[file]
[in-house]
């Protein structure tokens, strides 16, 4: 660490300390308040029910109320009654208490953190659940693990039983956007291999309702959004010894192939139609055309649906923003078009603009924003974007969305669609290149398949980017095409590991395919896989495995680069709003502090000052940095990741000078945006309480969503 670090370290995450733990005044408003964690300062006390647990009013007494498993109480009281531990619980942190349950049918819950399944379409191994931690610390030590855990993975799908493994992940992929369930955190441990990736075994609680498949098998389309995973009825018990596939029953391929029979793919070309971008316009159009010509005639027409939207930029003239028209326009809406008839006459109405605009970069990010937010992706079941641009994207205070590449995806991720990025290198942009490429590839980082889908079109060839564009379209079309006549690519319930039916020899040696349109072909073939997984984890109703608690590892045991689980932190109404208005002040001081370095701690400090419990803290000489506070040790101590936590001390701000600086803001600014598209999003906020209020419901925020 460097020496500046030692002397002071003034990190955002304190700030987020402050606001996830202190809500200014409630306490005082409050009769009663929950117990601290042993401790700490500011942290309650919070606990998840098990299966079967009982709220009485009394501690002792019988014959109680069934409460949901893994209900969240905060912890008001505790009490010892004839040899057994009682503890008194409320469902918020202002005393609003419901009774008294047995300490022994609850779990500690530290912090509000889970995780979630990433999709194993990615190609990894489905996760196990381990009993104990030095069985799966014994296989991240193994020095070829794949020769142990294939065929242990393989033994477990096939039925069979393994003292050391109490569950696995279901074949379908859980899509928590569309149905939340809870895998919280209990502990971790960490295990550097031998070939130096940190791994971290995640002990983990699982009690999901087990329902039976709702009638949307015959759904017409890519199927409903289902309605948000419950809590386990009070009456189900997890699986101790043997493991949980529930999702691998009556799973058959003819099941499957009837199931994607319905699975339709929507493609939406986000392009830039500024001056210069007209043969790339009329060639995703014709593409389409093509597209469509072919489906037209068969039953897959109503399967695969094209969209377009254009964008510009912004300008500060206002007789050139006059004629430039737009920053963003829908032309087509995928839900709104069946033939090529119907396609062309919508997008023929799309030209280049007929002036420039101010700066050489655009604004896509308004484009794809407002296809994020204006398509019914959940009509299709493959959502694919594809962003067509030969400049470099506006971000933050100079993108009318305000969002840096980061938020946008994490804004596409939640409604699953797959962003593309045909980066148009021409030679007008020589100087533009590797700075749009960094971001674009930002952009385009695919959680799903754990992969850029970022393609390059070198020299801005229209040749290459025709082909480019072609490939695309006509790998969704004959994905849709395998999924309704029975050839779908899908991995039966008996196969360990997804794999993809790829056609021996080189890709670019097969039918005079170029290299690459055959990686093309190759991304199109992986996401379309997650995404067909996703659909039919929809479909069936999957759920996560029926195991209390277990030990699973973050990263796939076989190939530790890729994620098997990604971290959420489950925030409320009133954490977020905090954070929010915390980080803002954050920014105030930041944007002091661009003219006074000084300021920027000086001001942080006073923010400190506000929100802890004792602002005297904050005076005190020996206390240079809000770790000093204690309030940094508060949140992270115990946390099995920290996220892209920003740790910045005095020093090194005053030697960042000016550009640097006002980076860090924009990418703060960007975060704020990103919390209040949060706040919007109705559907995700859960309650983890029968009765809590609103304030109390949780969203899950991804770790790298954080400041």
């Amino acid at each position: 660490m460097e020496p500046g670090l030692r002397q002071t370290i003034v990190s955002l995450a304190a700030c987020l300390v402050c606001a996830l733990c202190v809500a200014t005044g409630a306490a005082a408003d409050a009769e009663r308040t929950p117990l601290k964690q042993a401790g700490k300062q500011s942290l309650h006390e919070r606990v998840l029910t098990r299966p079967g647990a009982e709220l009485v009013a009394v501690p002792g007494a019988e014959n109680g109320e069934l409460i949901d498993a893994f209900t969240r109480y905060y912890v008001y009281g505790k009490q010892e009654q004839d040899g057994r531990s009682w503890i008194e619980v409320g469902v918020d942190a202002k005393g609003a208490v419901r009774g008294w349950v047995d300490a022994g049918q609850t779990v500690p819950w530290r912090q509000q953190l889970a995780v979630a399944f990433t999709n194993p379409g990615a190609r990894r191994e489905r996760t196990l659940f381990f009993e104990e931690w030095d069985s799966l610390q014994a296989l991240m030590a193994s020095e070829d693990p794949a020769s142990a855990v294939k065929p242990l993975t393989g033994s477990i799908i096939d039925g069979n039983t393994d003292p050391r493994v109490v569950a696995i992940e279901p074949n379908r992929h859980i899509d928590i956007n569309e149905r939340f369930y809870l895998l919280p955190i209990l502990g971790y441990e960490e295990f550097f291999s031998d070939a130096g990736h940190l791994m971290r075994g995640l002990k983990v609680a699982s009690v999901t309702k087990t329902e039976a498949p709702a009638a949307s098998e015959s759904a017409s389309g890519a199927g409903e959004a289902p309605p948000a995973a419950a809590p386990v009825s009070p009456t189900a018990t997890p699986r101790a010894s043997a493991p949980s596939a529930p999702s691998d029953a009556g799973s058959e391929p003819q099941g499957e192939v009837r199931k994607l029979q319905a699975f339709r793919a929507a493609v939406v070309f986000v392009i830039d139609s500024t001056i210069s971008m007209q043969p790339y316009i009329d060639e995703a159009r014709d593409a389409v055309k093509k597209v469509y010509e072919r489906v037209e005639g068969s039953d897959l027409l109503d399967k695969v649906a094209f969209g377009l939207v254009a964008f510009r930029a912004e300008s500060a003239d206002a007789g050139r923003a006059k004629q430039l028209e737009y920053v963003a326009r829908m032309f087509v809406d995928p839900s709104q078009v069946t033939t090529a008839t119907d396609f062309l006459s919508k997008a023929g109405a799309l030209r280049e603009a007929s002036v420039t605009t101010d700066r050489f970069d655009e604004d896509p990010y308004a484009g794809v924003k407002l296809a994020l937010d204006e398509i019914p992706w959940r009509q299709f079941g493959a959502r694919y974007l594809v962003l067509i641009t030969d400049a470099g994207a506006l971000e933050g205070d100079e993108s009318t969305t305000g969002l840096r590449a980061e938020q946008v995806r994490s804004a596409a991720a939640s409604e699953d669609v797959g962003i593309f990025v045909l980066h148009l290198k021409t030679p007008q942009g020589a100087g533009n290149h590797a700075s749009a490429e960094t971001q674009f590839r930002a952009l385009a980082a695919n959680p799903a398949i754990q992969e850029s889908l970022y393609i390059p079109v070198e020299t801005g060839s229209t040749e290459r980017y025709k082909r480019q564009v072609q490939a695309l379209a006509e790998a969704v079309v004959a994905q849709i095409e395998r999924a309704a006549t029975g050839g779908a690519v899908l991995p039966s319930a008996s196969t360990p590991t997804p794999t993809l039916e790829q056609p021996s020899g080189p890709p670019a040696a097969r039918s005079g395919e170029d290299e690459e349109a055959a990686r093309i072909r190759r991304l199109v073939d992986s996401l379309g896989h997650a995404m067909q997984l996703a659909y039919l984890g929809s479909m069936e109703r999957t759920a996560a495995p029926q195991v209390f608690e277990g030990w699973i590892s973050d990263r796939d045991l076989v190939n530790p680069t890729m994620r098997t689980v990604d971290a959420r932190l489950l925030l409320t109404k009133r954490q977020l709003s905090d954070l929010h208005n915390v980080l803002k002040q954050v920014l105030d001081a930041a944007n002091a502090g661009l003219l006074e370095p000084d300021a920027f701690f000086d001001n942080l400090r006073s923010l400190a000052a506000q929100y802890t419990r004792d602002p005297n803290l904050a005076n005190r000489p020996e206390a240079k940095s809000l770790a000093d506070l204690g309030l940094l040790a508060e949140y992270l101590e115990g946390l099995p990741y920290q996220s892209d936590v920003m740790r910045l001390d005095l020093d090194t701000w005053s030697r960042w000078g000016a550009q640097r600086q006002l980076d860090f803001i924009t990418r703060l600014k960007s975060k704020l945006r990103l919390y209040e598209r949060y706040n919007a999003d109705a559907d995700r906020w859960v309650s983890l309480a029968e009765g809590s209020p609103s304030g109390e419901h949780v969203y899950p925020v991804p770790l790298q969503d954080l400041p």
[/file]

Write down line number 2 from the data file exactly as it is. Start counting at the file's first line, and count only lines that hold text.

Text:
């Protein structure tokens, strides 16, 4: 660490300390308040029910109320009654208490953190659940693990039983956007291999309702959004010894192939139609055309649906923003078009603009924003974007969305669609290149398949980017095409590991395919896989495995680069709003502090000052940095990741000078945006309480969503 670090370290995450733990005044408003964690300062006390647990009013007494498993109480009281531990619980942190349950049918819950399944379409191994931690610390030590855990993975799908493994992940992929369930955190441990990736075994609680498949098998389309995973009825018990596939029953391929029979793919070309971008316009159009010509005639027409939207930029003239028209326009809406008839006459109405605009970069990010937010992706079941641009994207205070590449995806991720990025290198942009490429590839980082889908079109060839564009379209079309006549690519319930039916020899040696349109072909073939997984984890109703608690590892045991689980932190109404208005002040001081370095701690400090419990803290000489506070040790101590936590001390701000600086803001600014598209999003906020209020419901925020 460097020496500046030692002397002071003034990190955002304190700030987020402050606001996830202190809500200014409630306490005082409050009769009663929950117990601290042993401790700490500011942290309650919070606990998840098990299966079967009982709220009485009394501690002792019988014959109680069934409460949901893994209900969240905060912890008001505790009490010892004839040899057994009682503890008194409320469902918020202002005393609003419901009774008294047995300490022994609850779990500690530290912090509000889970995780979630990433999709194993990615190609990894489905996760196990381990009993104990030095069985799966014994296989991240193994020095070829794949020769142990294939065929242990393989033994477990096939039925069979393994003292050391109490569950696995279901074949379908859980899509928590569309149905939340809870895998919280209990502990971790960490295990550097031998070939130096940190791994971290995640002990983990699982009690999901087990329902039976709702009638949307015959759904017409890519199927409903289902309605948000419950809590386990009070009456189900997890699986101790043997493991949980529930999702691998009556799973058959003819099941499957009837199931994607319905699975339709929507493609939406986000392009830039500024001056210069007209043969790339009329060639995703014709593409389409093509597209469509072919489906037209068969039953897959109503399967695969094209969209377009254009964008510009912004300008500060206002007789050139006059004629430039737009920053963003829908032309087509995928839900709104069946033939090529119907396609062309919508997008023929799309030209280049007929002036420039101010700066050489655009604004896509308004484009794809407002296809994020204006398509019914959940009509299709493959959502694919594809962003067509030969400049470099506006971000933050100079993108009318305000969002840096980061938020946008994490804004596409939640409604699953797959962003593309045909980066148009021409030679007008020589100087533009590797700075749009960094971001674009930002952009385009695919959680799903754990992969850029970022393609390059070198020299801005229209040749290459025709082909480019072609490939695309006509790998969704004959994905849709395998999924309704029975050839779908899908991995039966008996196969360990997804794999993809790829056609021996080189890709670019097969039918005079170029290299690459055959990686093309190759991304199109992986996401379309997650995404067909996703659909039919929809479909069936999957759920996560029926195991209390277990030990699973973050990263796939076989190939530790890729994620098997990604971290959420489950925030409320009133954490977020905090954070929010915390980080803002954050920014105030930041944007002091661009003219006074000084300021920027000086001001942080006073923010400190506000929100802890004792602002005297904050005076005190020996206390240079809000770790000093204690309030940094508060949140992270115990946390099995920290996220892209920003740790910045005095020093090194005053030697960042000016550009640097006002980076860090924009990418703060960007975060704020990103919390209040949060706040919007109705559907995700859960309650983890029968009765809590609103304030109390949780969203899950991804770790790298954080400041």